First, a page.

50,000 trees to create Daintree wildlife corridor
July 9, 2018
A dream to create a rainforest is coming true for a Wonga Beach woman who is 50,000 trees into restoring a wildlife corridor from the coast to world heritage rainforest.
Annie Schoenberger began planting trees three years ago on cane land bordering the Mossman-Daintree Rd and Daintree National Park, with a plan to transform 15ha into lowland rainforest.
The largest trees are now 4m high.
“The wildlife is slowly coming back – first the insects, then the lizards and birds,’’ she said. “The biodiversity has increased so much.”
Her ‘Nightwings’ project, in partnership with Rainforest Rescue and with funding from Terrain NRM and the Australian Government, is one of the largest rainforest revegetation initiatives in Far North Queensland.
Once completed, it will be an important wildlife corridor from forest to mangroves.
Annie said the first stage, in 2015 with funding from Terrain through the Australian Government’s National Landcare Program, was a leap of faith.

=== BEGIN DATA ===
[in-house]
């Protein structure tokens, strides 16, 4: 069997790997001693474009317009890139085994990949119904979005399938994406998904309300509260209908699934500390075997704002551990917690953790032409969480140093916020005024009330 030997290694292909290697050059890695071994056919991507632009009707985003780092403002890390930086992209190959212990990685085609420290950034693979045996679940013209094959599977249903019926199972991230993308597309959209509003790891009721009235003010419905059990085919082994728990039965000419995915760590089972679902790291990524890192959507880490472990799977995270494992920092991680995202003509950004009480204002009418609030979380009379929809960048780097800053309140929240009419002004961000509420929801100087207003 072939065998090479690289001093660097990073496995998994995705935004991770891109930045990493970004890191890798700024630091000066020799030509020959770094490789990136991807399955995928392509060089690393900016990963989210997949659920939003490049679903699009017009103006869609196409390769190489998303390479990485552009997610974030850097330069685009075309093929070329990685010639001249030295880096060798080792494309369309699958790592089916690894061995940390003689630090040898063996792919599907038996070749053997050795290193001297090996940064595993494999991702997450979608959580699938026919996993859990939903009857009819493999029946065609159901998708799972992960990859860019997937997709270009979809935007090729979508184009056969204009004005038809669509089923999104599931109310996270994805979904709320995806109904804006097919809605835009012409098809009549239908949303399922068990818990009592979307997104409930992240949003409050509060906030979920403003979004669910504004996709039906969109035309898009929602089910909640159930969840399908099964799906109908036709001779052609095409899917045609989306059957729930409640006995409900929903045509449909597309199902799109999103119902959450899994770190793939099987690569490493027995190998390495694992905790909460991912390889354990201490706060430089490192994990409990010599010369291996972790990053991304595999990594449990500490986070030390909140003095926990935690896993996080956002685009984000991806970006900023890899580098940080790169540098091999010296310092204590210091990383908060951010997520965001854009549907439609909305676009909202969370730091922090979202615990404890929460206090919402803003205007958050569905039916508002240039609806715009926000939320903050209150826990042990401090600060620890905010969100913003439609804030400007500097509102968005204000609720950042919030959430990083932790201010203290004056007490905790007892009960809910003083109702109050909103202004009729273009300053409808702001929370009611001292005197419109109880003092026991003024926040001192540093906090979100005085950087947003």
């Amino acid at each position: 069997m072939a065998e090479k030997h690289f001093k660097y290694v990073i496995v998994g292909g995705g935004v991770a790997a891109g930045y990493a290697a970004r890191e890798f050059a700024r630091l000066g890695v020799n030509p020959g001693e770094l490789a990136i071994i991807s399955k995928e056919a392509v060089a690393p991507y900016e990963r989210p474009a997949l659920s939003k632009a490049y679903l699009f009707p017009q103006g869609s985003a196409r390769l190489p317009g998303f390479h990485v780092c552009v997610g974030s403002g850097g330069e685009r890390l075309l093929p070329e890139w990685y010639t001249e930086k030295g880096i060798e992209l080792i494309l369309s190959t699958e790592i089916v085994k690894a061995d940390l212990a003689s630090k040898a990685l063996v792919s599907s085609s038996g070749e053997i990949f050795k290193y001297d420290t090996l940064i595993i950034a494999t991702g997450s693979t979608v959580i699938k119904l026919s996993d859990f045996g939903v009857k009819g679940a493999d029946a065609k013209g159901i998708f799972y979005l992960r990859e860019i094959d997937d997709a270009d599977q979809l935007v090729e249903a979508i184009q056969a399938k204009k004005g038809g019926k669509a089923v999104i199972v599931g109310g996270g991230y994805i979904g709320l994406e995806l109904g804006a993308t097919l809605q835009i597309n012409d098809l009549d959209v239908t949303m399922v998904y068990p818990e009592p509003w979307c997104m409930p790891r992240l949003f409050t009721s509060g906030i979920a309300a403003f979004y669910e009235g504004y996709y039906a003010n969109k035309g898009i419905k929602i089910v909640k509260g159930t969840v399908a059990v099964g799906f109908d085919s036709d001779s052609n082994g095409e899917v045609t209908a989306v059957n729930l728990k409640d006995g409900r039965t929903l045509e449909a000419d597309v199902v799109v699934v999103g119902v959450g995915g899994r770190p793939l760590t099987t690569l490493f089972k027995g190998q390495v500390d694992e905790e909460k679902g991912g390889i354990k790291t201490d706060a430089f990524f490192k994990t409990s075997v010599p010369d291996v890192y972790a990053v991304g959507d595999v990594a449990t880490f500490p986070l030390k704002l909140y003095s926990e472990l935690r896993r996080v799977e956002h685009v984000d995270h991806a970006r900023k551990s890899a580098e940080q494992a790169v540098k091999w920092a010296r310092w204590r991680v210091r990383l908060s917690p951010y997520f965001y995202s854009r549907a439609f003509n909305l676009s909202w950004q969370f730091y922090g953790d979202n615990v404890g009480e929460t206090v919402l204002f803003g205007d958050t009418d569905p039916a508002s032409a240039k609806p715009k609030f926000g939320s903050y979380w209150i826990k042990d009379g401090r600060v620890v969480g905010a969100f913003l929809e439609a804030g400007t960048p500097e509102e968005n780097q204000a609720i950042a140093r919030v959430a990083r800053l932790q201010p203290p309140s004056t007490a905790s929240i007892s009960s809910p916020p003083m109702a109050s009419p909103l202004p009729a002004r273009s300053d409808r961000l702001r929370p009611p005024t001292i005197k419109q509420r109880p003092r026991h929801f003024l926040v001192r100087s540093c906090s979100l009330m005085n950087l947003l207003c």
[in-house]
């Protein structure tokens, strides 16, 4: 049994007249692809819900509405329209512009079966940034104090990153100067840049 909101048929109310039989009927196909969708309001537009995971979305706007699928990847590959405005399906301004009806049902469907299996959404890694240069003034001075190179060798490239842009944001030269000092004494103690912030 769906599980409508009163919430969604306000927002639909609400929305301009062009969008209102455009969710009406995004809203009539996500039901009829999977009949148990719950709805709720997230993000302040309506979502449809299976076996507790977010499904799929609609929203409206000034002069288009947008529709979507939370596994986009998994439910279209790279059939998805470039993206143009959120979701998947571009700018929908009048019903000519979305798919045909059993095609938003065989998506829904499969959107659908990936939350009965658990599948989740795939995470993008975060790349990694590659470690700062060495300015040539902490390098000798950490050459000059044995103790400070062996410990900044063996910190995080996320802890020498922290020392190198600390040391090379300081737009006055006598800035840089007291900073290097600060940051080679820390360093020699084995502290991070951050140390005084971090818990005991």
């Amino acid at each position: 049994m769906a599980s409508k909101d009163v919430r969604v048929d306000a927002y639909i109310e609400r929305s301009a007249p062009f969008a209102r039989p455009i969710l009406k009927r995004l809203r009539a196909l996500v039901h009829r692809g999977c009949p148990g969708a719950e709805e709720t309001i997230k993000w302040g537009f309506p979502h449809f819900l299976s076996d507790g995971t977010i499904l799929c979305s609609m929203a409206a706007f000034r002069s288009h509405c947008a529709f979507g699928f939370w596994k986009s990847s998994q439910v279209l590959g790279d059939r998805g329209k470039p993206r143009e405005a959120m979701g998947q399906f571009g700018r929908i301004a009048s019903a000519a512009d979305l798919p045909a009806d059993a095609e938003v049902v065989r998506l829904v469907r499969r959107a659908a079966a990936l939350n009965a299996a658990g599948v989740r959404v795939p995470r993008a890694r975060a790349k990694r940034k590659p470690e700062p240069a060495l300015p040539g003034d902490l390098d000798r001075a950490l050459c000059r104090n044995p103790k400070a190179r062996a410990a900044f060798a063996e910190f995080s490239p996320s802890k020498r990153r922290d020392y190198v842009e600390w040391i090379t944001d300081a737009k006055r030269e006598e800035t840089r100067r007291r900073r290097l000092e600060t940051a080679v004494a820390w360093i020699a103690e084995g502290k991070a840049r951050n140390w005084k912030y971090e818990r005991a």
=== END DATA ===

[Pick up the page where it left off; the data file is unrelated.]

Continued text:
“Getting a community grant gave us the kick-start we needed and a huge amount of confidence that it could happen,’’ she said.
“Our first tree-planting was with 20 to 30 people and we haven’t looked back. The most recent one involved over 70 people - interstate visitors and lots of locals. With Rainforest Rescue’s help, we’ve welcomed volunteers from Perth, Sydney and other places who have arranged holidays in the Wet Tropics around tree-plantings.
“Together we have planted over 160 tree species that were typically here before logging and then wholescale clearing in 1960s. We’re hoping this corridor will be the first complete connection in many decades between lowland rainforest and the mangroves south of the Daintree River.”
Annie’s aim is to reach the 100,000 mark for trees planted in the corridor.
The project has also involved the Douglas Shire Council and Kuku Yalanji traditional owners. For more information about ‘Nightwings’ email email@example.com or phone 07 4098 7502.